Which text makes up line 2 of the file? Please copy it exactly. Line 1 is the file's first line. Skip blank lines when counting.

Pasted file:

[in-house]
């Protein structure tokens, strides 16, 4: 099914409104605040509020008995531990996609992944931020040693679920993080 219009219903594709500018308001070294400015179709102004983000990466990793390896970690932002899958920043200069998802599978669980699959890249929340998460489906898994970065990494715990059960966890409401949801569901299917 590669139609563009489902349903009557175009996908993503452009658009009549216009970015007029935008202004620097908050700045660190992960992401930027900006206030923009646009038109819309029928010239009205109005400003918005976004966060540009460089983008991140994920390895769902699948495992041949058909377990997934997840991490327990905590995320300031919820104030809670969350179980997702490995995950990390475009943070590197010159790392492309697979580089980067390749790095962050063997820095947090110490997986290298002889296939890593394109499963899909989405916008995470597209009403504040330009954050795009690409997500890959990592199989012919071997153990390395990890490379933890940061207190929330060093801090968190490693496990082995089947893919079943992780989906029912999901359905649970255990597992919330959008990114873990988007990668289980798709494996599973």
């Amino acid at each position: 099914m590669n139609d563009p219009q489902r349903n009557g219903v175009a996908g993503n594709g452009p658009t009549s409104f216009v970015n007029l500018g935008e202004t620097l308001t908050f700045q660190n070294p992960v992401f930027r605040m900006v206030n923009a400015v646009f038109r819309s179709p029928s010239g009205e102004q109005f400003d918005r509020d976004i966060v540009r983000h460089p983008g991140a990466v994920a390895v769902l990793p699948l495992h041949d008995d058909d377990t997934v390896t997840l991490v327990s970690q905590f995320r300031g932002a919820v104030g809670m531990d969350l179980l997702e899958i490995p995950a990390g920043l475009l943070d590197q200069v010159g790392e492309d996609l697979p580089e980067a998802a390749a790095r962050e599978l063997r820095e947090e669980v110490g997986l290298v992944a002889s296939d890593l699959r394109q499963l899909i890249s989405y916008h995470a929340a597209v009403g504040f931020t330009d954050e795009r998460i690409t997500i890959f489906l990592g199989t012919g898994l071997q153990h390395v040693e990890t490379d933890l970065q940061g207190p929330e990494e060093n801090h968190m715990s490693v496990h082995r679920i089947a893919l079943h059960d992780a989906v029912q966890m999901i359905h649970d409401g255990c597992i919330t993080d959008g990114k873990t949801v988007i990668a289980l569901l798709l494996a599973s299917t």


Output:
């Protein structure tokens, strides 16, 4: 099914409104605040509020008995531990996609992944931020040693679920993080 219009219903594709500018308001070294400015179709102004983000990466990793390896970690932002899958920043200069998802599978669980699959890249929340998460489906898994970065990494715990059960966890409401949801569901299917 590669139609563009489902349903009557175009996908993503452009658009009549216009970015007029935008202004620097908050700045660190992960992401930027900006206030923009646009038109819309029928010239009205109005400003918005976004966060540009460089983008991140994920390895769902699948495992041949058909377990997934997840991490327990905590995320300031919820104030809670969350179980997702490995995950990390475009943070590197010159790392492309697979580089980067390749790095962050063997820095947090110490997986290298002889296939890593394109499963899909989405916008995470597209009403504040330009954050795009690409997500890959990592199989012919071997153990390395990890490379933890940061207190929330060093801090968190490693496990082995089947893919079943992780989906029912999901359905649970255990597992919330959008990114873990988007990668289980798709494996599973």